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The idea of a “shop” needs to evolve

With the news hitting hard yesterday that John Lewis would not be reopening their Birmingham Grand Central store, the reality facing retail is once again becoming clear.

This isn’t a problem caused by the COVID-19 Lockdown, but it has probably just sped up the inevitable. Retail has been on a downward slide for a good few years as online buying habits increase. While the immediate outlook is bleak, and the job losses tragic, at Orb we tried to have a bit of positivity about what might emerge on our high street over the next few years.

Experiential hubs.

What will happen to all that space once the majority of our shops have disappeared? The trend seems to be that eventually, everything will be owned by a handful of companies. Amazon of course has already launched Amazon Go shops but these companies don’t actually need physical shops for revenue. I envisage large retail spaces becoming almost exhibition style spaces for these multinationals. They’ll invite different local online sellers to set up pop-up stores on a monthly basis and partner with big-names to execute experiential activities.

These “shops” will be a hub of discovering new brands, showing off new products, and bringing online brands to life. The likes of Amazon, Google and Apple already own so much, they may as well take the high street too. As a brand strategist it is actually quite exciting to think that the future purpose of physical “shops” will shift to being entirely branding rather than selling.

Combining online processes with in-store benefits.

Shops may not disappear but rather evolve. I think, in order to survive, retailers need to go back to the drawing board. Focus on what benefits an in-store experience delivers that online can’t. Then consider what benefits online has that you can build in to the retail process.

Let’s take clothing for example. The benefits that in-store shopping has over online clothes shopping has is firstly, the ability to touch, feel and try on the clothes before you buy. Secondly, it can be a social experience, a day out with friends or family.

So what about the benefits that online has. Online means you can easily browse and compare items, you don’t have to pick something up and carry it around before deciding actually you don’t want it, you can add things to your basket and view what you have and how much you’re spending. And of course there is the delivery aspect, there’s no lugging bags home, you can get new clothes without leaving home.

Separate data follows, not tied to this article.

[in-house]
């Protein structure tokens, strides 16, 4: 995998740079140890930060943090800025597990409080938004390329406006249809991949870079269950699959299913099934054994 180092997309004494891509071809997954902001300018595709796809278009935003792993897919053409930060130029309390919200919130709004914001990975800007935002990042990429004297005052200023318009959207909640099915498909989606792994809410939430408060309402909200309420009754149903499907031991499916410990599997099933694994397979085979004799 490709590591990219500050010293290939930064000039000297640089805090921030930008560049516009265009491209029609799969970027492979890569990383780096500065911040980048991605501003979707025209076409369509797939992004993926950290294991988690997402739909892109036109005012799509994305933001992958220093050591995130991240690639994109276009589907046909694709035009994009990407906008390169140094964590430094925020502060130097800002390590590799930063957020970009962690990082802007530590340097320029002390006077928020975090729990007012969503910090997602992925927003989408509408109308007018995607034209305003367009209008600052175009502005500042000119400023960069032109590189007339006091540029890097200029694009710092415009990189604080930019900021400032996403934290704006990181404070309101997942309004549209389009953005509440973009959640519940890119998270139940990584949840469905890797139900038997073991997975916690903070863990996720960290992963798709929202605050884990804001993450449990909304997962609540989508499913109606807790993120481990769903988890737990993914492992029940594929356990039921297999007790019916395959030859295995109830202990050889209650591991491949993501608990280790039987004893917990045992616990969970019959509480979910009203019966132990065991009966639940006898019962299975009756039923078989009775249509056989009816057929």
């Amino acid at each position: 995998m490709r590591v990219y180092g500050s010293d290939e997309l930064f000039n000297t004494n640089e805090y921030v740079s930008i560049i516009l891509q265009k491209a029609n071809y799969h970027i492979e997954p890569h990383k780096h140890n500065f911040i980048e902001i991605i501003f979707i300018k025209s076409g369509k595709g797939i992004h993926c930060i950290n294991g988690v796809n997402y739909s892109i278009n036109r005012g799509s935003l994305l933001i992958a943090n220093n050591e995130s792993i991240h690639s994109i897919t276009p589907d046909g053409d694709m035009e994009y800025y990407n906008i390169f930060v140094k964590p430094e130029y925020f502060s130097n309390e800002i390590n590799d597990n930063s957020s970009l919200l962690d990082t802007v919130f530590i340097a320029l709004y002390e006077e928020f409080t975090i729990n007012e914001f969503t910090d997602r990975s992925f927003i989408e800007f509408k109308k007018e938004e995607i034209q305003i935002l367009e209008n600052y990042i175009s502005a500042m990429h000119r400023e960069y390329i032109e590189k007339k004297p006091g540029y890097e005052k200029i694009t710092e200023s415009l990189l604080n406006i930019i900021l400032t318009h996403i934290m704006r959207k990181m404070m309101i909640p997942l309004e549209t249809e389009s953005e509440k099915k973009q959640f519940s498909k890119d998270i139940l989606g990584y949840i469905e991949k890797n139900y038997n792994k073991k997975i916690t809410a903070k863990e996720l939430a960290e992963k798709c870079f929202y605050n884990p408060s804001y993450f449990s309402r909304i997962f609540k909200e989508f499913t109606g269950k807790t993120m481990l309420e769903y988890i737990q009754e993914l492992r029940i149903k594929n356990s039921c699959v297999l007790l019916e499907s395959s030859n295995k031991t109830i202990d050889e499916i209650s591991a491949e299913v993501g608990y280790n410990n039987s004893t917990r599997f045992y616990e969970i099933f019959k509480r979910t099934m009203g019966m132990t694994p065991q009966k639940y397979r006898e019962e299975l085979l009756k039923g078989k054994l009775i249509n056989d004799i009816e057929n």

So what might a new retail experience look like? Imagine that the shop floor was no longer a display shop front, but instead it was an experience. Fill it with food, drink, and influencers / experts offering advice etc. Have the shopping element done just like you would at home, maybe an app that people can log into or specific tablets on the shop floor. Here, shoppers shop just like they would online but instead of a basket, they can add items to their dressing room.

Once confirmed, shop assistants behind the scenes fetch the clothes and prepare the dressing room before pinging a notification to the customer that their room is ready. Now the shopper can try everything on – something they couldn’t do online. Decision made, they can then take away there and then or choose home delivery. The best of both worlds.

These are just a few initial thoughts about what might evolve, and that is the key word here. Shops don’t have to disappear but what is likely is that what a shop is, will change over the next ten years. While it may seem doom and gloom right now, this is also an opportunity for new ideas, new methods, and new success stories to emerge.

At Orb, we love helping businesses be better through better branding and marketing. So if you have a business that could do with a fresh perspective, get in touch to see how we can help.

Written By:

Brand Strategist @ Orb

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